HABITAT & VEGETATION SURVEYS
Preliminary Ecological Appraisal
A Preliminary Ecological Appraisal (formerly known as Phase 1 Habitat Surveys) is the most common type of ecological survey required before a development is granted planning permission. Using this method, an ecologist is able to visit a site and assess its ecological value in the form of its potential to support or provide a service to any protected species.
A JCA ecologist will visit the site to map the habitat types present and record the dominant floral species and any faunal species encountered. A desktop study will also be undertaken to collect local records of protected species and nature conservation sites.
This information will then be used in conjunction with local and national planning policy to produce a report detailing both the results of the survey and recommendations for further ecological surveys. A well implemented Preliminary Ecological Appraisal can reduce the risk of protected species being harmed by a development, identify potential ecological problems the site may face (such as invasive plant species) and reduce the likelihood of unnecessary surveys being carried out in the future.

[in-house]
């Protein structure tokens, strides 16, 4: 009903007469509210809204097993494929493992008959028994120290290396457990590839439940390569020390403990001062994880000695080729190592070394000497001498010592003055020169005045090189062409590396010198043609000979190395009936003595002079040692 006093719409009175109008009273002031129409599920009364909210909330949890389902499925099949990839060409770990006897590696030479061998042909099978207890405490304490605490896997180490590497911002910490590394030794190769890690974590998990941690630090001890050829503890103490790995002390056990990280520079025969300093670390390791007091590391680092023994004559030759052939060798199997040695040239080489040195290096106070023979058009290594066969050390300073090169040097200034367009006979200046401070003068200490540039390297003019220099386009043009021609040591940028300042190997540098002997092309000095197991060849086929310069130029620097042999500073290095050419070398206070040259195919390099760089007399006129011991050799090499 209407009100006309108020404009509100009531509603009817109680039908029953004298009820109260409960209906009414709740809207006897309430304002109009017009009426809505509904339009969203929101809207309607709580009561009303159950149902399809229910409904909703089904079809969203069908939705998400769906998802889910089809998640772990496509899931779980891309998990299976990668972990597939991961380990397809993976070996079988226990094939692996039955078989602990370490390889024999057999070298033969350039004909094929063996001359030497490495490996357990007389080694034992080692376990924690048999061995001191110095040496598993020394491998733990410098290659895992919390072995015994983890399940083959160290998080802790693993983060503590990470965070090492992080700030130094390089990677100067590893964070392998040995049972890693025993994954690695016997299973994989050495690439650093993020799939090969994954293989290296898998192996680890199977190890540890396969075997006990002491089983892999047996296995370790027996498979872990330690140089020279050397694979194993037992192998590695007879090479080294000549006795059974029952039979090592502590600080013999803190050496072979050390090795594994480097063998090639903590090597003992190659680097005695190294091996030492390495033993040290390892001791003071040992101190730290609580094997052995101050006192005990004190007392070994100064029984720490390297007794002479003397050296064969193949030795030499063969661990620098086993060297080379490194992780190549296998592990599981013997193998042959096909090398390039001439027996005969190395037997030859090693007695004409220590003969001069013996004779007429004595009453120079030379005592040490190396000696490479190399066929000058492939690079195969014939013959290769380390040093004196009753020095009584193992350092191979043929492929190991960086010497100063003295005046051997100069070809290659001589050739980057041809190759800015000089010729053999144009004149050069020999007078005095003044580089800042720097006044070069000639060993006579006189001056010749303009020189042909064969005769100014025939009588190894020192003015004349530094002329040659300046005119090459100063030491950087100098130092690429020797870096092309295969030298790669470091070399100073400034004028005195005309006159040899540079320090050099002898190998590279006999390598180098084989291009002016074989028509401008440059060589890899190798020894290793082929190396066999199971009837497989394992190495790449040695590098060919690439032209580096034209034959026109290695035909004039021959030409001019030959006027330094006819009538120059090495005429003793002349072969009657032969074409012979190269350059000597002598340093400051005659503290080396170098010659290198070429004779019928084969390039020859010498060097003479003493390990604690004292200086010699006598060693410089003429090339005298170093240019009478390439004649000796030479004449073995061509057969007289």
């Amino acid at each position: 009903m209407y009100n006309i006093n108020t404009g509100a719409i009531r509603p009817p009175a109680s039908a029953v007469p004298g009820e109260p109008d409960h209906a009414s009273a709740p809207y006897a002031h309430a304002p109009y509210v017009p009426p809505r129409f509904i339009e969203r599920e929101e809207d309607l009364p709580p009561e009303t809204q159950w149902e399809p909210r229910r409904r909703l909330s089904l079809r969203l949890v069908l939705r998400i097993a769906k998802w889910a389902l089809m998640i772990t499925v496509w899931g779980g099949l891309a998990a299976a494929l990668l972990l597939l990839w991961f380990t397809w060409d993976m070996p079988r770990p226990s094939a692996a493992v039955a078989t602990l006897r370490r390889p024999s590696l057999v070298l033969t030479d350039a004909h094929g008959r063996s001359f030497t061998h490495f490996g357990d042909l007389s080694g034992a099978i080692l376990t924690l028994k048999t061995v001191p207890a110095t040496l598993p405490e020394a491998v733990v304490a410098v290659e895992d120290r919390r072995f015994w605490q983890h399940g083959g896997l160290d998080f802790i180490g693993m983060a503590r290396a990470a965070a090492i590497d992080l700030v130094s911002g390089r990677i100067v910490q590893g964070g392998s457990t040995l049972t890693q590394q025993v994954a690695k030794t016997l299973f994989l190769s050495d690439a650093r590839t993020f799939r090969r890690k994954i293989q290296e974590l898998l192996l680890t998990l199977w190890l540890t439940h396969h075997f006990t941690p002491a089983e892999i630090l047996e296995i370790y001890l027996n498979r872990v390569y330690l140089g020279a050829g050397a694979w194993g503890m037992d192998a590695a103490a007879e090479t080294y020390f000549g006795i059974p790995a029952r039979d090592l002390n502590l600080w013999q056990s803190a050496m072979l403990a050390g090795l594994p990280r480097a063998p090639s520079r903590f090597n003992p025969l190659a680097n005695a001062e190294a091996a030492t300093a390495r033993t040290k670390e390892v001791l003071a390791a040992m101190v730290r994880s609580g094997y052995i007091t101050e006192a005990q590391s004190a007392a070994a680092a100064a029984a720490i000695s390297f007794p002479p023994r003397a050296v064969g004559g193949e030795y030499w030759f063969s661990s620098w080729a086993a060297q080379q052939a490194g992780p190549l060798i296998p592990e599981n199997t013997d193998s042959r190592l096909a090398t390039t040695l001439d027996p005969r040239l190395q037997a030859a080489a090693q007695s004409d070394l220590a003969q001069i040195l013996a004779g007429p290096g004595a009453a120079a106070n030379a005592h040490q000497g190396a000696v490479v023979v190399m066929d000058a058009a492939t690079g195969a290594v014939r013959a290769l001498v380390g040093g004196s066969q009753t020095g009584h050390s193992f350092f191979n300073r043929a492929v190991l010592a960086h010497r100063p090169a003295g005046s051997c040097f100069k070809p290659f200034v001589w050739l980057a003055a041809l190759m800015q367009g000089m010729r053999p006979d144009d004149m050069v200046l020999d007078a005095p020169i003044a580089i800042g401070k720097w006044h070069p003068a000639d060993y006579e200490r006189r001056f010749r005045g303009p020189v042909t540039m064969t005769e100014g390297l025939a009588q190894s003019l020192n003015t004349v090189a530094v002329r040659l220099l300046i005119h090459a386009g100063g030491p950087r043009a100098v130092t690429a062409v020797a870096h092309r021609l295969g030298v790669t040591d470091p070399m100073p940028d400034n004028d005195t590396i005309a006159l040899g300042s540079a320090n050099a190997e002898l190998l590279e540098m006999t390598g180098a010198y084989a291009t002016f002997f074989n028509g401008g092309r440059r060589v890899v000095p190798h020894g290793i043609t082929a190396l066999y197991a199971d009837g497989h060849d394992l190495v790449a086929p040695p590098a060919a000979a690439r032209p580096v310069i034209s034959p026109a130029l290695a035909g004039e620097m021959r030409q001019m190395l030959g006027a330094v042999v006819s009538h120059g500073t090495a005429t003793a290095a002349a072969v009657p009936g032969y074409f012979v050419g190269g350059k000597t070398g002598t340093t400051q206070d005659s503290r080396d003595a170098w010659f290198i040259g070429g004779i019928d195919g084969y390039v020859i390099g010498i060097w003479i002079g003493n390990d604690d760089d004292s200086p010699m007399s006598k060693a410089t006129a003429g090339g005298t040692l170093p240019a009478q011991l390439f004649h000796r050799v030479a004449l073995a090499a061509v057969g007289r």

Ecological enhancements such as installation of bat/bird boxes can be given to reduce the impact of the proposed development on local biodiversity.
Preliminary Ecological Appraisal Constraints
As with many other ecological surveys, there are time constraints as to when a Preliminary Ecological Appraisal can be conducted. This is because plants within different habitat types will only be present at certain times of the year. Conducting surveys at sub-optimal times of the year may lead to important habitats or floral species being missed, and so you may be asked to redo a survey during the optimum time.
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